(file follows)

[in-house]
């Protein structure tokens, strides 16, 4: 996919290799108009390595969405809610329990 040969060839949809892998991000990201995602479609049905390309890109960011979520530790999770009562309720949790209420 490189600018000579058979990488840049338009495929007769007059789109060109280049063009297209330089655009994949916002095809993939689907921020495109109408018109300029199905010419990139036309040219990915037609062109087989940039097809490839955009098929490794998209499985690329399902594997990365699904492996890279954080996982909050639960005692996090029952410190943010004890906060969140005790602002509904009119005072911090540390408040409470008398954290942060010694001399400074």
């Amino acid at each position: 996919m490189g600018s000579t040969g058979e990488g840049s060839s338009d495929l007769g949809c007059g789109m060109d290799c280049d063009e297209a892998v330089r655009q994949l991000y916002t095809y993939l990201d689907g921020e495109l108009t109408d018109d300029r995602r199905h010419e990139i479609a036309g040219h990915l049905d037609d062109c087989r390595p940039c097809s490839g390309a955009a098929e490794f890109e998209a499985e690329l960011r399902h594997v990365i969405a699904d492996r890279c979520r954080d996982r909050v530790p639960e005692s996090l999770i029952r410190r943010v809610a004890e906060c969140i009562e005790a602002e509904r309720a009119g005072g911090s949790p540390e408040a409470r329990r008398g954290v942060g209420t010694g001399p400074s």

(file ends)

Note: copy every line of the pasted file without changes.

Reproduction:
[in-house]
């Protein structure tokens, strides 16, 4: 996919290799108009390595969405809610329990 040969060839949809892998991000990201995602479609049905390309890109960011979520530790999770009562309720949790209420 490189600018000579058979990488840049338009495929007769007059789109060109280049063009297209330089655009994949916002095809993939689907921020495109109408018109300029199905010419990139036309040219990915037609062109087989940039097809490839955009098929490794998209499985690329399902594997990365699904492996890279954080996982909050639960005692996090029952410190943010004890906060969140005790602002509904009119005072911090540390408040409470008398954290942060010694001399400074």
């Amino acid at each position: 996919m490189g600018s000579t040969g058979e990488g840049s060839s338009d495929l007769g949809c007059g789109m060109d290799c280049d063009e297209a892998v330089r655009q994949l991000y916002t095809y993939l990201d689907g921020e495109l108009t109408d018109d300029r995602r199905h010419e990139i479609a036309g040219h990915l049905d037609d062109c087989r390595p940039c097809s490839g390309a955009a098929e490794f890109e998209a499985e690329l960011r399902h594997v990365i969405a699904d492996r890279c979520r954080d996982r909050v530790p639960e005692s996090l999770i029952r410190r943010v809610a004890e906060c969140i009562e005790a602002e509904r309720a009119g005072g911090s949790p540390e408040a409470r329990r008398g954290v942060g209420t010694g001399p400074s």